Preparation of a Cholesteryl Ester Liquid Crystal Thermometer

Procedure by Elizabeth Boatman and George Lisensky. See "Colors in Liquid Crystals," Journal of Chemical Education, 82, 1360A (2005).


A popsicle stick model
illustrating different pitches.
One of the principal advantages of liquid crystals is their ability to map out thermal regions of different temperature. This experiment uses a Peltier heating and cooling thermoelectric block to make small changes in temperature and an infrared thermometer to make approximate temperature measurements.

Cholesteric liquid crystals contain mixtures of molecules that align in layers. Stacks of layers are rotated with respect to one another similar to DNA, spiral staircases, or screw threads. The rotation between layers increases with temperature. A color will be reflected when the pitch, the distance between layers that have the same orientation, is approximately equal to the color's wavelength of light. Since the pitch changes with temperature, the color changes with temperature.

Procedure

Wear eye protection

Get two pieces of clear contact paper, peel the backing off, and lay them sticky side up on a table.

Obtain a vial of a cholesteryl ester mixture. Be sure to note the composition since more than one mixture will be available. Use a spatula to transfer a small amount of the gel to the sticky side of one piece of contact paper. Smear it uniformly around in the center, leaving at least a centimeter of sticky area around the edge. Cover with a second piece of contact paper, sticky sides together.

Option: Packing tape also works but is more susceptible to atmospheric moisture.

Trim as necessary.

Rub your finger on the sandwich. Do the colors change?
Are the colors more vivid over a black background or a white background?

Connect a hand crank generator to the Peltier square heating and cooling block. Turning the crank one direction will heat the block and turning the other direction will cool the block. When you are observing color changes, half a turn of the crank is a big change.
Alternatively place the sample on the outside of a beaker of hot water and watch the color changes as the beaker cools.

Which color is the last color observed when heating? Which color is the last color observed when cooling? What is the sequence of colors you observe when heating or cooling?
Option: Use the infrared thermometer to record the temperature. Also record the color. Change the temperature slightly and repeat recording colors and temperatures.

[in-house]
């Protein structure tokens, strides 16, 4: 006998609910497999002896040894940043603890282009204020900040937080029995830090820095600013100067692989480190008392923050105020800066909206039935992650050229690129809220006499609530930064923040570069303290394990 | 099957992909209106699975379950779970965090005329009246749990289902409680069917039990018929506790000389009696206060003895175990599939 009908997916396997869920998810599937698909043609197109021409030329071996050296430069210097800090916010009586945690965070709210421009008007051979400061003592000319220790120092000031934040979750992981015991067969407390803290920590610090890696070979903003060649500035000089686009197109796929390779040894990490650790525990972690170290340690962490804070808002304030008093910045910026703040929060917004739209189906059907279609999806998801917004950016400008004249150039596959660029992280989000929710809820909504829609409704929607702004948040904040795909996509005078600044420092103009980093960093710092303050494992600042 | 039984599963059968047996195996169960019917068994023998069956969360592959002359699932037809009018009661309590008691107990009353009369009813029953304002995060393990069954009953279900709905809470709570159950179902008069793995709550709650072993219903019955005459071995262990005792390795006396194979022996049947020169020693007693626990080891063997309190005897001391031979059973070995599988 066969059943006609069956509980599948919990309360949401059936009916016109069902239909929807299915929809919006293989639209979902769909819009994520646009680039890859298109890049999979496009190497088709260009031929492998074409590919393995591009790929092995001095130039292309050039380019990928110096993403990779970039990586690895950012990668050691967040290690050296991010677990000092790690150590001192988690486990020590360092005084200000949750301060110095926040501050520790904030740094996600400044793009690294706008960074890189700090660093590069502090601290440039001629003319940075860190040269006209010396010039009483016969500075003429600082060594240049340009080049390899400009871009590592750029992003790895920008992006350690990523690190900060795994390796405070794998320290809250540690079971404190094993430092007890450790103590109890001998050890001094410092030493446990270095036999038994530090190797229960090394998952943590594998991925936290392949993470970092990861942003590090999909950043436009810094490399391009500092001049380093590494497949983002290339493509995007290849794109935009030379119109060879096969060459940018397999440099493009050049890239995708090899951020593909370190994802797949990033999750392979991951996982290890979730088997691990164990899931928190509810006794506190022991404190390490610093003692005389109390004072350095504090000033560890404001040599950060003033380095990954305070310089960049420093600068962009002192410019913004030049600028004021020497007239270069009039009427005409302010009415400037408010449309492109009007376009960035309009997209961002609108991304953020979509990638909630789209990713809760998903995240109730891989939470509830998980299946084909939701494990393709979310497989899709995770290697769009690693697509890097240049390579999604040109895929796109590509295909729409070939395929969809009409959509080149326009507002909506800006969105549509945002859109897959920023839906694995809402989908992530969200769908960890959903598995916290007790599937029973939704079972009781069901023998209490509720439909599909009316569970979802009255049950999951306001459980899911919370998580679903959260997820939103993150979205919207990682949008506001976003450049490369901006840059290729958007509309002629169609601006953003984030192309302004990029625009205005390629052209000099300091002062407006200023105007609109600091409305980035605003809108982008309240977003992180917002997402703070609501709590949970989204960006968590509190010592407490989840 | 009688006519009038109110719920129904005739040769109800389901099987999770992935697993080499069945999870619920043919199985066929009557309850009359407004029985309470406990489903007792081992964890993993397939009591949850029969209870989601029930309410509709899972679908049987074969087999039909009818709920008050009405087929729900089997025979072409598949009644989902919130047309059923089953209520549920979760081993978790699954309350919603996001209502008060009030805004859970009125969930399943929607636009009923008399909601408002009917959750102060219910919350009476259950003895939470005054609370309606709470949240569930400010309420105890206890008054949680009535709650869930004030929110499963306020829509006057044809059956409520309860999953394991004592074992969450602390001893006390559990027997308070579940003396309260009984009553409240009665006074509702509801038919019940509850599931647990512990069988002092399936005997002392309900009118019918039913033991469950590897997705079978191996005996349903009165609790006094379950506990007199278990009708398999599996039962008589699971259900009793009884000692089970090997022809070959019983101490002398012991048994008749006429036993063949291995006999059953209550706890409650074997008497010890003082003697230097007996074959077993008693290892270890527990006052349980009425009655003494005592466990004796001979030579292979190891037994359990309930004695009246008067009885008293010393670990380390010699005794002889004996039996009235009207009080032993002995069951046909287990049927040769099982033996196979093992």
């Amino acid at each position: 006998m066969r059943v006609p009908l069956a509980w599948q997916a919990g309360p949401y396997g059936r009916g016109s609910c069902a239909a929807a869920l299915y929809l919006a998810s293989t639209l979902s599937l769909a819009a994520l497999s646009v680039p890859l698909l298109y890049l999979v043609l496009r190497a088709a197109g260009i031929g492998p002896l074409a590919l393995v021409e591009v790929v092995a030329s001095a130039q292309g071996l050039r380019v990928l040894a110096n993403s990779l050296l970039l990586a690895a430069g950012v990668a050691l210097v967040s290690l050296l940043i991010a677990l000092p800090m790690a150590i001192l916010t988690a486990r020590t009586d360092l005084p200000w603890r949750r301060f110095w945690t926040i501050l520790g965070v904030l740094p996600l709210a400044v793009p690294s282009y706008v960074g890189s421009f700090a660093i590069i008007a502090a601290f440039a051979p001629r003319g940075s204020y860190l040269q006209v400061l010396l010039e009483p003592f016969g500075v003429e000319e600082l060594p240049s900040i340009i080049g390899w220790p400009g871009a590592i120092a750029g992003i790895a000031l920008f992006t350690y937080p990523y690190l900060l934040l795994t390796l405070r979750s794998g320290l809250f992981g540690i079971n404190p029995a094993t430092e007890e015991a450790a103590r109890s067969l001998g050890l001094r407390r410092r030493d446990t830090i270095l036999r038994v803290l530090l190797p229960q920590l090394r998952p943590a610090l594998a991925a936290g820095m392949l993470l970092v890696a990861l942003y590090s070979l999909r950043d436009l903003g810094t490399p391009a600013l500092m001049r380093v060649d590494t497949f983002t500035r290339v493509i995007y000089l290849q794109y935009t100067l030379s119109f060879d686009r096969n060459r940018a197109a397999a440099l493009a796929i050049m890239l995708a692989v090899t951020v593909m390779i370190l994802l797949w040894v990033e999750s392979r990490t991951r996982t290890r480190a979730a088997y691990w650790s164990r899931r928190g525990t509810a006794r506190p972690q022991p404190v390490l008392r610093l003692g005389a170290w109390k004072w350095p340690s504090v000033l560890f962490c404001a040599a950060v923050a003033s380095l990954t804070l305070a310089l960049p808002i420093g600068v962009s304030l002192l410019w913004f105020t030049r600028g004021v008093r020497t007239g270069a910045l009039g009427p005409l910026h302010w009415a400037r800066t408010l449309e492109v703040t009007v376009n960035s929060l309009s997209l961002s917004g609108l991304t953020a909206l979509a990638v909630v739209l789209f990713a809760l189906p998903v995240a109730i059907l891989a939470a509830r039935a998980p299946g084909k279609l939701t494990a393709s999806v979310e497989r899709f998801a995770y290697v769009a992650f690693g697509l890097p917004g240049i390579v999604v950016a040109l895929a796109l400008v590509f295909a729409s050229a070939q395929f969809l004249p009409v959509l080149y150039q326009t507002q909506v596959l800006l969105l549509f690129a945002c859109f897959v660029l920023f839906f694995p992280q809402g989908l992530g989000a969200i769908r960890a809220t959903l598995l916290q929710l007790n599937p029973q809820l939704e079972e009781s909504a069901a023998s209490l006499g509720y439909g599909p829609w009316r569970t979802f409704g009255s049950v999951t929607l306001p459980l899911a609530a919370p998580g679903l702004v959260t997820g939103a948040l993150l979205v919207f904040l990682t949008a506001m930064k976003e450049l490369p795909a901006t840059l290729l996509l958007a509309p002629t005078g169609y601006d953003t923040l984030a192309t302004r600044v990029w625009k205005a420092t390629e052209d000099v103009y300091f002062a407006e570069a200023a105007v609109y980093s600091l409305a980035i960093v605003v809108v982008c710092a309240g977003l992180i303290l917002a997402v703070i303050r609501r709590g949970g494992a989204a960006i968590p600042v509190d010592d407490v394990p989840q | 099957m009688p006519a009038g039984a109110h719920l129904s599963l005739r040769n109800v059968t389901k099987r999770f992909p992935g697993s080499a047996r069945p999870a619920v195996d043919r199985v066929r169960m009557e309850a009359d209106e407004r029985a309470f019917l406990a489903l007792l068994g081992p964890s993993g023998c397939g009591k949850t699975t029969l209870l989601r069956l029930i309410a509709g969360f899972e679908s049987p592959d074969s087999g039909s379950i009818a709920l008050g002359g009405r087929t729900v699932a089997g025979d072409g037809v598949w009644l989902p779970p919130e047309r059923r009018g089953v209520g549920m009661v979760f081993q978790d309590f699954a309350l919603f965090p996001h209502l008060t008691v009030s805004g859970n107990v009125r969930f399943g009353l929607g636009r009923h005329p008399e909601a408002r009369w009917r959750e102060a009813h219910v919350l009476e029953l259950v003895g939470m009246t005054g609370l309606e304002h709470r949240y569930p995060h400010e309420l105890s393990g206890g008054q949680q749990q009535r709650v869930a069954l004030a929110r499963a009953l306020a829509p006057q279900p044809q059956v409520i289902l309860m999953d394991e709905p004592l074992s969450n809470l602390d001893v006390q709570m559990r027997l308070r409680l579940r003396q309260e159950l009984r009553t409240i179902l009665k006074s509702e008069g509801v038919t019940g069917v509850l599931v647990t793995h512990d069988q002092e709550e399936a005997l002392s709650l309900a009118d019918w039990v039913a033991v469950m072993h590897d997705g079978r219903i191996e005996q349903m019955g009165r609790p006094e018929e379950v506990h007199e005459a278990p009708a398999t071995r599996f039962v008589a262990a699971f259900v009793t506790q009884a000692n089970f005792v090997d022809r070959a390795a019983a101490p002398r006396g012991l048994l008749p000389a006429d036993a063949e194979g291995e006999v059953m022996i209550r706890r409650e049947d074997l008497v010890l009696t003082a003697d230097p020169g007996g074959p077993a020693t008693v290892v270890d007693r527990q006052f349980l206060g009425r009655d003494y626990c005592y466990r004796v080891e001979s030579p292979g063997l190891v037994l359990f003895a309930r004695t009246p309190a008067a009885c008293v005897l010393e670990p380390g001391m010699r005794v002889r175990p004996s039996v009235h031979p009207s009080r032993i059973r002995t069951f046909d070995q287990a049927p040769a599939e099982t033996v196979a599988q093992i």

This large liquid crystal film made with overhead transparency sheets is sitting on six Peltier squares that are randomly heated and cooled.

Repeat the procedure with a different composition of liquid crystal. Do you observe the same colors? Which composition has a higher melting point?

Color of LightWavelength
Red 650 nm
Orange 610 nm
Yellow 580 nm
Yellow Green 560 nm
Green 530 nm
Blue Green 500 nm
Blue 480 nm
Indigo 430 nm
Violet 410 nm

Questions

  1. Which color is the last color observed when heating? Which color is the last color observed when cooling? What is the sequence of colors you observe when heating or cooling? Do different compositions have the same color changes?
  2. The wavelength you observe is proportional to the pitch of the liquid crystal. Why do the colors change in the observed order?
  3. Is the infrared thermometer reading or the liquid crystal color better at detecting small changes in temperature?
  4. As the liquid crystal changes temperature it reflects different colors. Why is this better observed over a black background than over a white background?
  5. Which composition had a higher melting point? What happens at the molecular level that causes a melting point change as the amount of cholesteryl oleyl carbonate in your mixture is changed?

Materials
Use these materials with normal chemical precautions. Solids should not be inhaled and contact with skin, eyes, or clothing should be avoided. Wash thoroughly after handling.


Developed in collaboration with the
University of Wisconsin Materials Research Science and Engineering Center
Interdisciplinary Education Group   |   MRSEC on Nanostructured Interfaces
This page created by George Lisensky, Beloit College.  Last modified October 24, 2016 .